Kale Is Genetically Modified, And So Are These Other Surprising Foods
Bad news for natural food lovers: kale is actually a genetically modified food. Yep. According to Smithsonian Magazine, we've been genetically modifying a majority of our food staples, including kale, for centuries (technically speaking).
Smithsonian notes that, ever since the introduction of agriculture, farmers have been "genetically modifying" plants and animals — and by genetically modifying, I mean "selectively breeding" said plants and animals. So technically, very few of the foods we still eat are considered "natural" any more. Feeling confused (and perhaps conflicted) over the matter? Here are a few examples of surprising genetically modified foods you've probably eaten in the last 24 hours:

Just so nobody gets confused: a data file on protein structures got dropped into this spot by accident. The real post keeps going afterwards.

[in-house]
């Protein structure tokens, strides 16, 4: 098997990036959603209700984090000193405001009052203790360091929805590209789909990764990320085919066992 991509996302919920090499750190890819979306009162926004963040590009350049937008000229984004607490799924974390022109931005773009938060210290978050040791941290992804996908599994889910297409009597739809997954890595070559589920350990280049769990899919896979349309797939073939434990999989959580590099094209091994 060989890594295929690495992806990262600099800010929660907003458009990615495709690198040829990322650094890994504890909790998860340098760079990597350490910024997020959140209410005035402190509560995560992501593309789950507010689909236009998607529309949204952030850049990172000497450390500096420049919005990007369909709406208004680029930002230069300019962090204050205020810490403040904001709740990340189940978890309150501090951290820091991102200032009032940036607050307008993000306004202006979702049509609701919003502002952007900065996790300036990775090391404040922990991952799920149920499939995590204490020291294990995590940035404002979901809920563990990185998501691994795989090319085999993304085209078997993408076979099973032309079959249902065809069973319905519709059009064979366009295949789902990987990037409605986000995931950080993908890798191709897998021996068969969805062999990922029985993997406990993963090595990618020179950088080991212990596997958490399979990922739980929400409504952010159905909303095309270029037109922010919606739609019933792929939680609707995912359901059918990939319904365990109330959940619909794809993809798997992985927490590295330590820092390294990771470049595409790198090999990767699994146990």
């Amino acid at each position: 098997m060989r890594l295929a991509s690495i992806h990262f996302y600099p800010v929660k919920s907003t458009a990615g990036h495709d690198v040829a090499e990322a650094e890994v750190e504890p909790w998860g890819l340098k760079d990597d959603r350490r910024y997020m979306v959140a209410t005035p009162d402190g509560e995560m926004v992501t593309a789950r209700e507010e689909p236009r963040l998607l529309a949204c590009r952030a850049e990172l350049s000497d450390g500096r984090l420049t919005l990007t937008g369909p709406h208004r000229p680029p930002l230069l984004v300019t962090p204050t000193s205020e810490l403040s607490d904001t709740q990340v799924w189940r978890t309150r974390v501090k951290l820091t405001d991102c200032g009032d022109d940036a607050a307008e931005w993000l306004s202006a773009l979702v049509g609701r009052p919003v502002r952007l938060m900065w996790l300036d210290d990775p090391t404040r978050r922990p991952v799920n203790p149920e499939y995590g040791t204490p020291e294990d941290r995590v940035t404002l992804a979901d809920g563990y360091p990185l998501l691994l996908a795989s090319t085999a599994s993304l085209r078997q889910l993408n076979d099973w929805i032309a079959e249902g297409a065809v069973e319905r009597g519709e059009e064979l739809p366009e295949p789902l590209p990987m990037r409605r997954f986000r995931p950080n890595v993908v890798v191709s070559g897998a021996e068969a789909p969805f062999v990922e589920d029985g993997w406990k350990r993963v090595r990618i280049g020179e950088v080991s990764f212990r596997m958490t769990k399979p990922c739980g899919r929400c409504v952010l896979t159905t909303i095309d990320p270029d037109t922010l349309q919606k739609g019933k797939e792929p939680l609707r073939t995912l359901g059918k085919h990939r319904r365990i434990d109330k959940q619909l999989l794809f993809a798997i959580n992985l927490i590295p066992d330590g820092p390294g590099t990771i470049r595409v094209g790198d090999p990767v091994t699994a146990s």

Smithsonian Magazine notes that kale — an essential on any basic bitch's grocery list — is actually distant relative of wild cabbage. And how did we turn wild cabbage into kale? With mutation and selective breeding, of course. Smithsonian notes that after breeding a mutated variety of the cabbage with "plants with desired genetic traits," kale was born.
Grapefruits, a fruit recently made popular for its "DTF" properties, are actually the result of what happens when you cross an orange with a pomelo, literally. They came around in the 18th century, but the pink kind didn't show up until the 20th, thanks to a color mutation.
Did you know that wild, bitter almonds contain cyanide? As in poison? Thanks to a mutation, the chemicals that produce cyanide were eliminated from the mix. According to LiveStrong, the almonds we eat are actually sweet almonds, a relative of bitter almonds that don't pose a risk. Oh, and yes, almonds of the bitter variety still exist, but fortunately they're only used for oil (the process for which removes the poison).
To learn about more modified and mutated foods, head over to Smithsonianmag.com!